I began thinking about this question several weeks ago because 1) my son Chris asked me the question, and 2) one of our dear friends, whose daughter graduated from Las Vegas Academy of the Arts (LVA) as a Vocal Major and a straight A student on the academic side auditioned and was accepted into the Berklee College of Music. Her name is Hannah and she will graduate in December. I told Chris to ask his private teacher, Lynzii O’Connor that question because my answer would be limited, and she provided this great “wheel” graphic as an answer.
Getting back to Hannah, 6 months after she entered Berklee, she declared that she would not continue her quest to become a “professional vocal performer” because she had seen, in just 6 months, enough talented vocal majors to understand that as good a vocalist as she is, in her mind, she didn’t stand a chance in hell of making it! So, she set her goal to focus on the “business” side of music (Berklee and all these major Music schools teach the business side of music too). Hannah has now focused her sights on becoming a booking agent. She posted a really nice piece about her decision on her Facebook page, starting off with the statement that performers (whether single or groups) need to get onto Spotify and from there, how important it is to be booked into the right gig venues that match with your music and performance techniques.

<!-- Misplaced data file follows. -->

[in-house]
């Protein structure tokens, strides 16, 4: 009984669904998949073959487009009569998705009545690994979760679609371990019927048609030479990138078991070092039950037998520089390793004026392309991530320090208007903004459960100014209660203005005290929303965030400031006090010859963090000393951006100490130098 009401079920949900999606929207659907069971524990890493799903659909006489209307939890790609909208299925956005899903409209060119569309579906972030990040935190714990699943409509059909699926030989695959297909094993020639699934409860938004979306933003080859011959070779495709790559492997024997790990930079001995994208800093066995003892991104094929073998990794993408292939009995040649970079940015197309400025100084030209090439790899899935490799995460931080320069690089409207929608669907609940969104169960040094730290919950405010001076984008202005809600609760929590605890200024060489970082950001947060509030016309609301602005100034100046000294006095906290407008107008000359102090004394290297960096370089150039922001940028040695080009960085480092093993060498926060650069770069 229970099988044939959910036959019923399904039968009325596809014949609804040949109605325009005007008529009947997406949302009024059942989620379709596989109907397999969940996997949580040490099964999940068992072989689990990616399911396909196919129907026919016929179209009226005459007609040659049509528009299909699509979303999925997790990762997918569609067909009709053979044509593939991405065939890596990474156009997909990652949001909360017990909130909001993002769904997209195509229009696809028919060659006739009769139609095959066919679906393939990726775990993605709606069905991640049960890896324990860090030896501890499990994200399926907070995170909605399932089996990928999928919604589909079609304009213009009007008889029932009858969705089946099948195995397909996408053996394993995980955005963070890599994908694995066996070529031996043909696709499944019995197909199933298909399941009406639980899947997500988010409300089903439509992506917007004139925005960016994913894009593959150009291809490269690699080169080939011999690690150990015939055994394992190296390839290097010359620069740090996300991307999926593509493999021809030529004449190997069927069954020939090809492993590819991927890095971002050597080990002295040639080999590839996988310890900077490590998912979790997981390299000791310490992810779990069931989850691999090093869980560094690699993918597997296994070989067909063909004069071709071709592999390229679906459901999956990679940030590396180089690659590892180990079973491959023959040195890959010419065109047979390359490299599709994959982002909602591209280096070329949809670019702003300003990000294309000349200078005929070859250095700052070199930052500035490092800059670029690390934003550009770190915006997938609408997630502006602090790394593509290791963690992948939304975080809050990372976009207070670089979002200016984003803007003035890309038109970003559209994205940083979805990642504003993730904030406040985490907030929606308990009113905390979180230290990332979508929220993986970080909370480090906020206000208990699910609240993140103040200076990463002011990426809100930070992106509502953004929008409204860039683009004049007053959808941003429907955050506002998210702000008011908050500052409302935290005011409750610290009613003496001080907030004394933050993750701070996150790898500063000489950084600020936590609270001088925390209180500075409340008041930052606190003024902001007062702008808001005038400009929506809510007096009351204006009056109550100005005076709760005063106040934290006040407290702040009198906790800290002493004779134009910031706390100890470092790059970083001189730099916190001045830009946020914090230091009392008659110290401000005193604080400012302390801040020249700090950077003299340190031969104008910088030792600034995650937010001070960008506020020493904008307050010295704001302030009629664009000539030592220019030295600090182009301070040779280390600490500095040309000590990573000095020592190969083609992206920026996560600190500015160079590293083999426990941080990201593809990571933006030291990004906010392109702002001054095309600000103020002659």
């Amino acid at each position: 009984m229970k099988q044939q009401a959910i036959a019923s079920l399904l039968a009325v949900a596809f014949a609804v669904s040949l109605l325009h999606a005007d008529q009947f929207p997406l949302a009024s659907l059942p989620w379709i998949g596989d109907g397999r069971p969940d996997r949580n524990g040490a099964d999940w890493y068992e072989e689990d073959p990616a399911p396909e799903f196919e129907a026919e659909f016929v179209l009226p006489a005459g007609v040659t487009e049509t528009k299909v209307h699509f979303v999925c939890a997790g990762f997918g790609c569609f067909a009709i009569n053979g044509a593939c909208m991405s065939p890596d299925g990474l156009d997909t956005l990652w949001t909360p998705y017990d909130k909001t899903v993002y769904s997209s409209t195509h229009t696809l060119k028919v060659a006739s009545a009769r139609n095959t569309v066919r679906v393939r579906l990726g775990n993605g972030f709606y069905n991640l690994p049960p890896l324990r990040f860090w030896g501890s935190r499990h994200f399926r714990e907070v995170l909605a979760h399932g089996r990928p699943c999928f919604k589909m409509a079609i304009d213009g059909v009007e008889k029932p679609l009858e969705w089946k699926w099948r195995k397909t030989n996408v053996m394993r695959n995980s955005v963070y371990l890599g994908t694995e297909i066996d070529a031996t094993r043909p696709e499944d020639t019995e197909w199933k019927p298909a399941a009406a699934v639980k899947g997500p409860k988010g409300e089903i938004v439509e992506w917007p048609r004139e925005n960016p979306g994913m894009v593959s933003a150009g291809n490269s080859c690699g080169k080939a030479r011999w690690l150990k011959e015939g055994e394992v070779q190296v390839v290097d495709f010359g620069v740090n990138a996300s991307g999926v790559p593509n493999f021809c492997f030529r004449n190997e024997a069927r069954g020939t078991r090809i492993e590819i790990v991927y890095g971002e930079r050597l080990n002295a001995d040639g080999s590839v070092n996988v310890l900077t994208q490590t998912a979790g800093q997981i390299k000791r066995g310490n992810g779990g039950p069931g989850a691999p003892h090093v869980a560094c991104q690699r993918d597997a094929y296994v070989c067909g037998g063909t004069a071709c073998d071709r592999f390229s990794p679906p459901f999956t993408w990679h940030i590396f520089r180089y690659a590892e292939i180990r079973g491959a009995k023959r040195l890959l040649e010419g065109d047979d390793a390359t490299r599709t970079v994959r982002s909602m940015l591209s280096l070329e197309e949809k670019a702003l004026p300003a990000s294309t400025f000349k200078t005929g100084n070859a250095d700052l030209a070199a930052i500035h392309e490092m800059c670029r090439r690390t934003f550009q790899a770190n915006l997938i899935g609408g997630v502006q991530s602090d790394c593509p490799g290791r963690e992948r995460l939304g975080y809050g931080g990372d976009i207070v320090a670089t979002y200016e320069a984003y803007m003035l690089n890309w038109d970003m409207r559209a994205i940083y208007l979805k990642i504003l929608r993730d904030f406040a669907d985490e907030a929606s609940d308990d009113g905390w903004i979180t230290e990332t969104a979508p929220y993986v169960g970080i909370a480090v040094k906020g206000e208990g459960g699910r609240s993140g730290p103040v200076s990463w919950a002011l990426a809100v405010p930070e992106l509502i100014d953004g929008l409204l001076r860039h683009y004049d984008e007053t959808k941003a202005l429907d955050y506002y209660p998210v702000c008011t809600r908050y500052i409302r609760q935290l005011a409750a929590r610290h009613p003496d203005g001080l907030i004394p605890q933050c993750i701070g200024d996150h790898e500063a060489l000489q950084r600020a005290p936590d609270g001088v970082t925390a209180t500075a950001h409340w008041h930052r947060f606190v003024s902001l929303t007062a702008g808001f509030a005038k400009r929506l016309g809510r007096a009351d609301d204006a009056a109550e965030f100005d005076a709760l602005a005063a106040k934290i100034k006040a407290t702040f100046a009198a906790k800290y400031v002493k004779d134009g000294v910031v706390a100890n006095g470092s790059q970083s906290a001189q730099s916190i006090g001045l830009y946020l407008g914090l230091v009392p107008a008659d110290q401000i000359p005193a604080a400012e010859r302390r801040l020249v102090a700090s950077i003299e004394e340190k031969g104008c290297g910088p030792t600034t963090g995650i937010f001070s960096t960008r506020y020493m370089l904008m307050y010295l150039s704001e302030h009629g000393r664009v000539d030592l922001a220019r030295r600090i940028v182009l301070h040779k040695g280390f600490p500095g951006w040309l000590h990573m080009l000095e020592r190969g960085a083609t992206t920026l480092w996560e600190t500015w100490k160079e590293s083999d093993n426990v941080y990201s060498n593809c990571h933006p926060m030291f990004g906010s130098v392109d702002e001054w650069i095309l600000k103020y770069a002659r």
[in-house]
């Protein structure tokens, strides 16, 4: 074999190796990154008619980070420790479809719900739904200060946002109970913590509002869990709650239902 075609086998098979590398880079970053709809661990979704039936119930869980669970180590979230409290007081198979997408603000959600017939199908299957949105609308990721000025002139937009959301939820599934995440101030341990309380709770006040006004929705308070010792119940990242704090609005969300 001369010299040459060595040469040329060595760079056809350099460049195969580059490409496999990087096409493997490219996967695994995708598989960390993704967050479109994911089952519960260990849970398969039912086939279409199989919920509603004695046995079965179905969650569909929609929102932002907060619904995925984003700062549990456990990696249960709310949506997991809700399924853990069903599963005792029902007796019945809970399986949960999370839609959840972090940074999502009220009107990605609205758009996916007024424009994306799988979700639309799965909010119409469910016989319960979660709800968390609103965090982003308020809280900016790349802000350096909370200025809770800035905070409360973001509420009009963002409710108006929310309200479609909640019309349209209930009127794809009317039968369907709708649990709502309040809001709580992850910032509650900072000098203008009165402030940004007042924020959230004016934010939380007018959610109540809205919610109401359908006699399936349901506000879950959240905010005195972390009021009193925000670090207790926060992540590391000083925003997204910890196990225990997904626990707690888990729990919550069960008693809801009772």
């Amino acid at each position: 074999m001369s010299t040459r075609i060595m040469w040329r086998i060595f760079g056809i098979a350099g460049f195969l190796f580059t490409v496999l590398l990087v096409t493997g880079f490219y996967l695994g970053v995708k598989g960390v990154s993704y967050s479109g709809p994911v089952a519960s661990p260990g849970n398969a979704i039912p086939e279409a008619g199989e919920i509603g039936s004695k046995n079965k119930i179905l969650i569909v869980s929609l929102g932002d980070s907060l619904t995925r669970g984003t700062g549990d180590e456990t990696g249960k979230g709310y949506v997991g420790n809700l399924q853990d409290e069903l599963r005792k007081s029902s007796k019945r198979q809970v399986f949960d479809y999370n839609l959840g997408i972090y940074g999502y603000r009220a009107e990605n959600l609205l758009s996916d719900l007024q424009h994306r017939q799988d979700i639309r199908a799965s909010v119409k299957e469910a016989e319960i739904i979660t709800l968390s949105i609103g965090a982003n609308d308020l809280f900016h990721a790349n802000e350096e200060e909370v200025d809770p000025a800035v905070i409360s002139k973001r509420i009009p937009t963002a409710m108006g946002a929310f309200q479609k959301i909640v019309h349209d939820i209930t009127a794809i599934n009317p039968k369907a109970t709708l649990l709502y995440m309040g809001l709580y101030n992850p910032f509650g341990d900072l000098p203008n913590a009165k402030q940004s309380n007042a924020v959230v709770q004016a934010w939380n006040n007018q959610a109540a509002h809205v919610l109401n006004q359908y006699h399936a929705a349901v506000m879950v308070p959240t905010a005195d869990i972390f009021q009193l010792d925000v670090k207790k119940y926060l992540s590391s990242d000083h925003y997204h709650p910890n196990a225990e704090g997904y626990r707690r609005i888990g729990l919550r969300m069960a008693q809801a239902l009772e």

Chris asked me the question because he already knows how hard it is to make it in JAZZ. He is now seeing the level of competition he is facing daily, just at LVA. He’s also sees how much his LVA JAZZ band role models practice compared to him. For instance, Lynzii’s third year LVA student Ian, a Tenor saxophonist (who made it into Jazz Band 3 his Sophomore year and is Chris’s “idol” and “role model”) practices 4 hours a day, 7 days a week. And, he told Chris how he divides his daily 4 hour practice sessions up. Another one of Lynzii’s LVA Jazz Band 3 students, Stone (Baritone sax), told Chris he doesn’t practice much during the school week, but practices virtually all day on Saturdays and Sundays. These 2 are headed for the big Music schools with Lynzii’s help. They also have the overall grades! They have the “passion” for their instrument. Chris? As good as he is, he is struggling to find that “passion” for one’s instrument that drives you to practice almost unconsciously, without having to think about it! Passion leads you to Commitment, which further leads you to continuous and consistent Practice. That in turn takes you, over time, to a “near perfect” saxophonist. However, what distinguishes one Tenor saxophonist from another, in JAZZ, is “improvisation techniques.”
So, what can one do with a music degree? Many wonderful things, as long as they figure out what they want from it, and have the drive and passion to go after it!